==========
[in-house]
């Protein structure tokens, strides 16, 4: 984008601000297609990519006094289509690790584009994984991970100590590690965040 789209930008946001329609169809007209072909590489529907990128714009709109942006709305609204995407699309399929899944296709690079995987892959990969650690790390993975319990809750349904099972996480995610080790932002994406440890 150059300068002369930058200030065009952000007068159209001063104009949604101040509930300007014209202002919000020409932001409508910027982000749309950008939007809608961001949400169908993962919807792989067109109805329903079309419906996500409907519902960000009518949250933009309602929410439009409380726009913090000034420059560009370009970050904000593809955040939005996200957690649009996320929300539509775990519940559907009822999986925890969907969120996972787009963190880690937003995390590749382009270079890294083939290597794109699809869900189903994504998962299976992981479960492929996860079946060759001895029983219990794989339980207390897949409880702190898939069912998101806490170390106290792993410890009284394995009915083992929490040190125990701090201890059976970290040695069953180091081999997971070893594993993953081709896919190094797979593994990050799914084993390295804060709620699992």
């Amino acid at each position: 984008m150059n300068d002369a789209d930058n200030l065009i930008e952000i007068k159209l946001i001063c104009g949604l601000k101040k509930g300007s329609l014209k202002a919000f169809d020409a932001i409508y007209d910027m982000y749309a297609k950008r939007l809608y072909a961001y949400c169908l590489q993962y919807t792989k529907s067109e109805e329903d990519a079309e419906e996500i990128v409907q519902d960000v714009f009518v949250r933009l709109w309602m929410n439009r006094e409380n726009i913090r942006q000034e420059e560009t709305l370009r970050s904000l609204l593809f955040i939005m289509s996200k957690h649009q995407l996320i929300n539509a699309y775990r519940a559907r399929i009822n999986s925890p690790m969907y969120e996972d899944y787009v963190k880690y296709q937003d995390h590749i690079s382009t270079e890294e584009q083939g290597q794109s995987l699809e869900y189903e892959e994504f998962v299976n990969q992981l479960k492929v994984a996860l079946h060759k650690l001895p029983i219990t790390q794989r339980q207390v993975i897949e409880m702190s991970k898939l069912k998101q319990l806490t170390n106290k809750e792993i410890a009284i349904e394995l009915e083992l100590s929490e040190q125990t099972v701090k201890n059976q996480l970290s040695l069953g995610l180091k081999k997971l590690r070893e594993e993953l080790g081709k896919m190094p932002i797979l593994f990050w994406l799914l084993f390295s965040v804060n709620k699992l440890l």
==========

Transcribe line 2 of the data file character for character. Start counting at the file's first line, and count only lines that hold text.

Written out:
């Protein structure tokens, strides 16, 4: 984008601000297609990519006094289509690790584009994984991970100590590690965040 789209930008946001329609169809007209072909590489529907990128714009709109942006709305609204995407699309399929899944296709690079995987892959990969650690790390993975319990809750349904099972996480995610080790932002994406440890 150059300068002369930058200030065009952000007068159209001063104009949604101040509930300007014209202002919000020409932001409508910027982000749309950008939007809608961001949400169908993962919807792989067109109805329903079309419906996500409907519902960000009518949250933009309602929410439009409380726009913090000034420059560009370009970050904000593809955040939005996200957690649009996320929300539509775990519940559907009822999986925890969907969120996972787009963190880690937003995390590749382009270079890294083939290597794109699809869900189903994504998962299976992981479960492929996860079946060759001895029983219990794989339980207390897949409880702190898939069912998101806490170390106290792993410890009284394995009915083992929490040190125990701090201890059976970290040695069953180091081999997971070893594993993953081709896919190094797979593994990050799914084993390295804060709620699992």